2. Search for and access the object for which you want to create data security policies.
For example, to locate the User Management Person business object (UMX_PERSON_OBJECT), enter “UMX%” in the Code field, click the Go button, and then click User Management Person object (UMX_PERSON_OBJECT) in the
search results list. For any object for which you are creating a policy, ensure that the SQL statement returns the primary key value for that object. In this example, this is a list of person party IDs.
3. Click the Object Instance Sets subtab. Click the Create Instance Set button to create a new object instance set or click the Update icon to modify an existing one.
4. Enter the required information and then click the Apply button.

With role inheritance hierarchies, a role can contain sub roles. When a user is assigned a role, the user inherits the privileges defined for that role and for all of its sub roles. For example, the Sales Manager role can contain the Manager and Sales Rep roles, both of which in turn contain the Employee role. Any individual who is granted the Sales Manager role automatically inherits the Manager, Sales Rep and Employee roles.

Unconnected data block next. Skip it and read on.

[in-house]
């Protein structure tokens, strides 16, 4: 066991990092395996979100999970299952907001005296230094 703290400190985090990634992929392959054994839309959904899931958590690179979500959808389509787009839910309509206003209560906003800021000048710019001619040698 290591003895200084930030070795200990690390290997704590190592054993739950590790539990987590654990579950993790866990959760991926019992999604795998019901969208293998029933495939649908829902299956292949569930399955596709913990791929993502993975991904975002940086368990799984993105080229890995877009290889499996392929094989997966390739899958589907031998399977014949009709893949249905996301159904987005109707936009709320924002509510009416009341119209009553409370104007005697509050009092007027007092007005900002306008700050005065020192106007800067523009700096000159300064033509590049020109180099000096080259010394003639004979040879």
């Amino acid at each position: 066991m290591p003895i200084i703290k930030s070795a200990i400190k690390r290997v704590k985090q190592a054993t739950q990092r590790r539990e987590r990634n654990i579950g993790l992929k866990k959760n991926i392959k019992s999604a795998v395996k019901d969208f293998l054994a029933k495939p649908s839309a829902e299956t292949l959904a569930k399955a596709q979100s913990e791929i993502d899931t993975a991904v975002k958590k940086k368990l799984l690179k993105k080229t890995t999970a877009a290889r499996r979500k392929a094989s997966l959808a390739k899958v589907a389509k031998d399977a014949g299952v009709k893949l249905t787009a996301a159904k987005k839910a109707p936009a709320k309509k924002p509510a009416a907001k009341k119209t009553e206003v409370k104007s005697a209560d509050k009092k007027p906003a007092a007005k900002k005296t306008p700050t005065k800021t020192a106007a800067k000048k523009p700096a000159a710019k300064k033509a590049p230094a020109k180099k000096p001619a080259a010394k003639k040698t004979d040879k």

With Role Inheritance Hierarchies, roles inherit the permissions assigned to their sub roles.
1. Log on as a user that is assigned the Security Administrator role (typically as sysadmin), select the User  Management responsibility in the navigator and then click the Roles & Role Inheritance subtab.
2. Locate the role for which you want to create a role inheritance hierarchy by using the Search fields or by expanding the appropriate nodes in the Role Inheritance Hierarchy menu. If you are building a role inheritance hierarchy that contains several roles, start with highest level role to which you want to add inherited subordinate roles.
3. Click the Add Node icon next to this role.
4. In the resulting menu, search for the role either by using the Search fields or by locating it in the Role Inheritance Hierarchy menu.
5. Select the role and then click the Select button or the Quick Select icon.
6. Repeat this process until you have added all of the required subordinate roles to their corresponding super roles. You can optionally verify the results by expanding the nodes for all super roles within your role inheritance hierarchy. You can also remove any subordinate roles by clicking the Remove Node icon.
Deployment Options